Women’s changing role in war

Women’s changing role in war

The presence of women in the Canadian military goes back over a century

Women have served in the Canadian military since 1885, when nurses provided care to the Canadian troops in Moose Jaw and Saskatoon in the West Rebellion. Their tour of duty lasted four weeks.

By the First World War (1914-1918) nursing became increasingly organized and recognized. More than 3,000 women served with the Royal Canadian Medical Corps and close to 2,500 went overseas where they served close to the front lines in hospitals, on ships and in combat zones. During the war, more than 40 nurses lost their lives while in service.

During the Second World War (1939-1945) Canadian women were not allowed to serve in combat but were still greatly involved in the war effort.

Close to 4,500 nurses served in World War II and in 1941 a Women’s Division was created for all three branches of the military. By this time more than 50,000 women served in the Canadian Armed Forces, including working as clerks, mechanics, parachute riggers, wireless operators and photographers.

On Aug. 13, 1941, the Royal Canadian Air Force established a Women’s Division and some 17,000 Women served. Nora Smart was one of them.

When Smart served in the Canadian Air Force she was working at a post office in Ottawa from 1944 to January 1946. She was a part of a team that was responsible for sending mail overseas to air force troops. It was during World War II and it was a tumultuous time.

“The part that was the saddest about (working in the post office) was when a ship would be torpedoed and all the mail would come back to us,” Smart said. “Occasionally some of those ships would go down.”

Any mail left after a blast would be sorted through to figure out who sent it, or who it was going to.

“If [the mail] was in pretty good shape we re-wrapped it and sent it on to whoever it was sent for, otherwise if we couldn’t find the return we’d send it back to the person because prisoners of war were only allowed so many parcels,” Smart said. “It was important that we let whoever know that was sending it that it hadn’t gone so they could send another one if they wanted to.”

Smart said all mail coming from overseas was edited and scanned for anything that could give away locations of where troops were stationed. Information would often be blacked out, she said.

Growing up on a farm, the idea of moving to a city appealed to Smart and after a friend began working for the military, she too decided to seek employment when she turned 18.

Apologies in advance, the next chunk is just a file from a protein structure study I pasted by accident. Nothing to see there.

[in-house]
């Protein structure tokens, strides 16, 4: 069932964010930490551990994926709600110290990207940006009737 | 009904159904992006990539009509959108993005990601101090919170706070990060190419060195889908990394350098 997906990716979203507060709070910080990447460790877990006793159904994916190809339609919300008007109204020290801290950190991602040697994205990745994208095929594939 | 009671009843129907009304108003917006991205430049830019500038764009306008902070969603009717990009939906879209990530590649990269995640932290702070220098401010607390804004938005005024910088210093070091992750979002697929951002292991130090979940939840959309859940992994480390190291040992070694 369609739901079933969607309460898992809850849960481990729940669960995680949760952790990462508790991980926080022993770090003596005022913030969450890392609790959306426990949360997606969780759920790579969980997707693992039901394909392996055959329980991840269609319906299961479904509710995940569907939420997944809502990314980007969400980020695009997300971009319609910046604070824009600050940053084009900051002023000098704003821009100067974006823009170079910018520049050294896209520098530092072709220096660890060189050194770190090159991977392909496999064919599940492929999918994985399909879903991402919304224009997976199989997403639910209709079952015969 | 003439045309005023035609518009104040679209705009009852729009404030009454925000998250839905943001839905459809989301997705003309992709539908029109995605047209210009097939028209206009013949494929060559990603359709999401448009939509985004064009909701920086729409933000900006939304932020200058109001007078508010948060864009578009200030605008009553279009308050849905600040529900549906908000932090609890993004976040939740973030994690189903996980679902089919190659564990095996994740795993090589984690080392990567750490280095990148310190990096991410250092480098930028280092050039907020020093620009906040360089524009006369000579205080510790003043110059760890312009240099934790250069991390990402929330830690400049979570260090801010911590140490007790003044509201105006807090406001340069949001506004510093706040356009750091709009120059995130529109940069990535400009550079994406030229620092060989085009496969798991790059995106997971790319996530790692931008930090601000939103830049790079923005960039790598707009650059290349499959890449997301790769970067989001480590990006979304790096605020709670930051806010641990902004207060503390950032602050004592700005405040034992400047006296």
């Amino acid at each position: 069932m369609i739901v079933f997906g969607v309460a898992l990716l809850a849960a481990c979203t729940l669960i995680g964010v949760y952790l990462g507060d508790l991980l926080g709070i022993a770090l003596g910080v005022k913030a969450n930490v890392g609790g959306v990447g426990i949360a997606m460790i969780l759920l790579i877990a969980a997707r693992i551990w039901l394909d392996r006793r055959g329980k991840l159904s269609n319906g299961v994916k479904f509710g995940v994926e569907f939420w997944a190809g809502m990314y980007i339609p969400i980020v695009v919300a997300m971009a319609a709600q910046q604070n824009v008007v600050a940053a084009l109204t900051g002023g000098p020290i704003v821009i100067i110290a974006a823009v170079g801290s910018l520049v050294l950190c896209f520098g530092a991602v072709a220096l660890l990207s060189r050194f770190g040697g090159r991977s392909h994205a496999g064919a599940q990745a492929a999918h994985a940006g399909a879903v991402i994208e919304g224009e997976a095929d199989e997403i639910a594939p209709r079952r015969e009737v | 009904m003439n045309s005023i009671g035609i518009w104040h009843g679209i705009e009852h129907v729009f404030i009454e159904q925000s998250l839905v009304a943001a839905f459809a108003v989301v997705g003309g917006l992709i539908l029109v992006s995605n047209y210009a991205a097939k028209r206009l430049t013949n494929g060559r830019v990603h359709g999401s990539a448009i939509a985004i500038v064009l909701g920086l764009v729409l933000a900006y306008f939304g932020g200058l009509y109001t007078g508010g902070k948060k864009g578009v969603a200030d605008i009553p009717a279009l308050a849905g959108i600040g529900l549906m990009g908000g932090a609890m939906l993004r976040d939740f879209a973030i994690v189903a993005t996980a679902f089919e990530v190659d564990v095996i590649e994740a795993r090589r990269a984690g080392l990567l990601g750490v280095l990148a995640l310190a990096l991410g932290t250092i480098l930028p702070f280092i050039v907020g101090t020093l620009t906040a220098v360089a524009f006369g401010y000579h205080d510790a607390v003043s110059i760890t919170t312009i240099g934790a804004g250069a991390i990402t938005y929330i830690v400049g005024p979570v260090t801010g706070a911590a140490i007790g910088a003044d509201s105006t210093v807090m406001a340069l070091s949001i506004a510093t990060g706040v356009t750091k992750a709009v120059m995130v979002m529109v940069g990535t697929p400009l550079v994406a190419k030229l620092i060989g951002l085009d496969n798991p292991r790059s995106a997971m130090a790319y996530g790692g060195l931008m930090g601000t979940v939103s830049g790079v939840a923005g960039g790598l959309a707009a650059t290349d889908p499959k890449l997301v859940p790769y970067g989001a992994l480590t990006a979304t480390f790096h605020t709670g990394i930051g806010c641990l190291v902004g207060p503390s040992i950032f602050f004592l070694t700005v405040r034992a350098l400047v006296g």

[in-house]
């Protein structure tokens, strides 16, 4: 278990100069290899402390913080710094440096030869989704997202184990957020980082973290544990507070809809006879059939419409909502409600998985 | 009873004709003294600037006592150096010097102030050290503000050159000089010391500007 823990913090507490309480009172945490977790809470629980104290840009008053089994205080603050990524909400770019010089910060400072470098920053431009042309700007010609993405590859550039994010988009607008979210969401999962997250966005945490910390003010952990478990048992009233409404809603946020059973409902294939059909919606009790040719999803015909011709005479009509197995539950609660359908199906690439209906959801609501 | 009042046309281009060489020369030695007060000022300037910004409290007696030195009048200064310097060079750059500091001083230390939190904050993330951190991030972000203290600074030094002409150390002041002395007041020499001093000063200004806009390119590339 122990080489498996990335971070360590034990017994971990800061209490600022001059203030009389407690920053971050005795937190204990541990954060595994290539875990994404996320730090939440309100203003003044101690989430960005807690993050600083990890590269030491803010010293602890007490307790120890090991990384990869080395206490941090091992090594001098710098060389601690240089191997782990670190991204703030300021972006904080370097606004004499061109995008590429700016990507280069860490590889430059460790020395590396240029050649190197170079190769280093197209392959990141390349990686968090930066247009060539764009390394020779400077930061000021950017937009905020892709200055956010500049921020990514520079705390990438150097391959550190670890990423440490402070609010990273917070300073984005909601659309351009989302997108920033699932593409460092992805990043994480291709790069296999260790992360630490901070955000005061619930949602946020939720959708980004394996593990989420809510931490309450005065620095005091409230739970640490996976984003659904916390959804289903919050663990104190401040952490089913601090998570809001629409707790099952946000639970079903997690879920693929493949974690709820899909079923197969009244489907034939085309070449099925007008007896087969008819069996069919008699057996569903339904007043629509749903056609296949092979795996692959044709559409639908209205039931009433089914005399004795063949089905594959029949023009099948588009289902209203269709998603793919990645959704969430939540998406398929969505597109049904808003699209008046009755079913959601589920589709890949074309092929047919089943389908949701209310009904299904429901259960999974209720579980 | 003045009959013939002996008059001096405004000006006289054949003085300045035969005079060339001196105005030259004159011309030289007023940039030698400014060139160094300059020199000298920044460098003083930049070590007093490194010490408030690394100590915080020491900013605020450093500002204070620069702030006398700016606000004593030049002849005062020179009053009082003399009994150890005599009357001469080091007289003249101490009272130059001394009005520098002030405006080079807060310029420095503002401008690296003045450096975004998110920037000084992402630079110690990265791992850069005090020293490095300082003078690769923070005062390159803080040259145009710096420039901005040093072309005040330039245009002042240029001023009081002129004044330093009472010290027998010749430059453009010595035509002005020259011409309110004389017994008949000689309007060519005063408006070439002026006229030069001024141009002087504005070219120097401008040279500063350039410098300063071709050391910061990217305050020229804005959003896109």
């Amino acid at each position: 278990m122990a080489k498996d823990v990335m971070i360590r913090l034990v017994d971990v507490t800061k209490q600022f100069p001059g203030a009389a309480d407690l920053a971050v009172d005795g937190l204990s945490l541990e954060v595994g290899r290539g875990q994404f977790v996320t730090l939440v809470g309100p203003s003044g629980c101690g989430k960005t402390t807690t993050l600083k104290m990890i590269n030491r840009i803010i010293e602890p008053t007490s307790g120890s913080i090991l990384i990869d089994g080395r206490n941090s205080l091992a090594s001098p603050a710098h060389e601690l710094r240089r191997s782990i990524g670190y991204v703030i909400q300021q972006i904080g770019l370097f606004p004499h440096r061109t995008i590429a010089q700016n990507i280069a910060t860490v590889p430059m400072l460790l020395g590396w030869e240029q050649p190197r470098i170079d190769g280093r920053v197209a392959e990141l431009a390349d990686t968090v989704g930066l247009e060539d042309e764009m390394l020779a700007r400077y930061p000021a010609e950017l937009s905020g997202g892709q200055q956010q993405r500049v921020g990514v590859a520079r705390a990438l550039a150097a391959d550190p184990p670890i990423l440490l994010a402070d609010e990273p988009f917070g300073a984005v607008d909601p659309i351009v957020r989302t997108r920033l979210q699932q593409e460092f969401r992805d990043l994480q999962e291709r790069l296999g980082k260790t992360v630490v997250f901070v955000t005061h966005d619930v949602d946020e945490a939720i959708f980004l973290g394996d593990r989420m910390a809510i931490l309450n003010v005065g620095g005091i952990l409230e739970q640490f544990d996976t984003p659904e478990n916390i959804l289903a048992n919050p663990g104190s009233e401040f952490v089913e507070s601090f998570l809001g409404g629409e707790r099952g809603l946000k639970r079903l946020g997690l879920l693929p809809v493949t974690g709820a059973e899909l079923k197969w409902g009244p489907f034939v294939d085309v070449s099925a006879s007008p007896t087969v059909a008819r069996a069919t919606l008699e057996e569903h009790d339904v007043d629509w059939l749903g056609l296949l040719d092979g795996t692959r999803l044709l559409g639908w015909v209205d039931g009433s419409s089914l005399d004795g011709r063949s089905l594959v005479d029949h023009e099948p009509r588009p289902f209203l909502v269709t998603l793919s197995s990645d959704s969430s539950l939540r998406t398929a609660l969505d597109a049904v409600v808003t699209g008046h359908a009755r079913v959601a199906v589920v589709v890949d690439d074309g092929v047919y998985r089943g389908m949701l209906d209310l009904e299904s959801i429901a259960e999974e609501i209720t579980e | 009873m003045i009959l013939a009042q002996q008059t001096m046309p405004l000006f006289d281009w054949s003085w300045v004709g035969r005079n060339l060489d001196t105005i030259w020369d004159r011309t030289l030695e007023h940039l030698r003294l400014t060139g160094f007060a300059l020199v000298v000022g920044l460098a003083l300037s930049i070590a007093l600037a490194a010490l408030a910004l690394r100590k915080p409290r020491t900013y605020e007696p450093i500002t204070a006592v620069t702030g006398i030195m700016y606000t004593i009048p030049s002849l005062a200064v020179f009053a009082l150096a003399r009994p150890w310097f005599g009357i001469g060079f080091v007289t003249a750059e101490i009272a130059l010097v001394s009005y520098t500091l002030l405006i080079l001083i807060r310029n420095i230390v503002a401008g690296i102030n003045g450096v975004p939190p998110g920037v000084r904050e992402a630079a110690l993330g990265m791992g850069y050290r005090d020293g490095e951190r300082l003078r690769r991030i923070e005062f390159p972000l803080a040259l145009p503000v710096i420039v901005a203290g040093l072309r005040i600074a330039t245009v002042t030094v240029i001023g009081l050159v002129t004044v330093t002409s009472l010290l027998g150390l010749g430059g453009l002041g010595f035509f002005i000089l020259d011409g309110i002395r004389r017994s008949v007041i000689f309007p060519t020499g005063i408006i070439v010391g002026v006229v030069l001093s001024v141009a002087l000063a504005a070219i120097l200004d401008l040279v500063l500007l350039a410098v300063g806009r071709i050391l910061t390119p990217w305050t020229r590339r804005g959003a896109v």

“Also part of it was I really wanted to be part of what my brothers were part of because I always felt like I should be able to do what my brothers could,” Smart added.

Her two brothers were in the army, one went through North Africa and Italy while the other went through Juno Beach and into France where he was wounded.

“One of the things that was really bad was waiting for the telegram to tell you, in our case, that my brother had been wounded in France and flown back to England,” Smart said. “We didn’t know if he was going to live or not. He was hit with shrapnel and had to have reconstructive surgery on his face.”

Smart said both her brothers came back alive but that there were many people who were devastated by the death of loved ones.

“I think a war makes you very aware of a lot of things; like what’s important and what isn’t,” she said.

During the war, Smart said everyone lived by their radios.

“I can remember being in my earlier teens and being home and we all had to be really quiet for the six o’clock news,” Smart said. “We just all listened to what was going on all the time and we were very aware of what was going on.”

She said that like the letters, a lot of what was heard on the radio was probably screened.

“I’m sure a lot of it was propaganda and we didn’t always get what was the truth,” she said.

The day the war ended, Smart said Ottawa was in “total shut down.”

“No business except restaurants were open,” she said. “People were parading. Everybody was out on the streets celebrating and it was a wonderful feeling.”

Today, at age 93, Smart has been a member of the Royal Canadian Legion Branch 134 in Shawnigan Lake for 47 years.

Vetran Janet McKee, who joined the Canadian Naval Reserve in 1975 and the regular force in 1984, said the presence of women serving grew as the years went by.

“There wasn’t really a lot of women I would say earlier on in my career. When I was on the ship, with about 245 people on board, I’d say maybe about 45 were women,” McKee said. “I don’t think it was a big thing on young gal’s minds (at that time). It’s been in the press a lot more and because of that, people have heard more stories about it.”

McKee, who worked in administration and finance with the Canadian military, said she became interested in the military in high school when a friend of hers joined the reserves.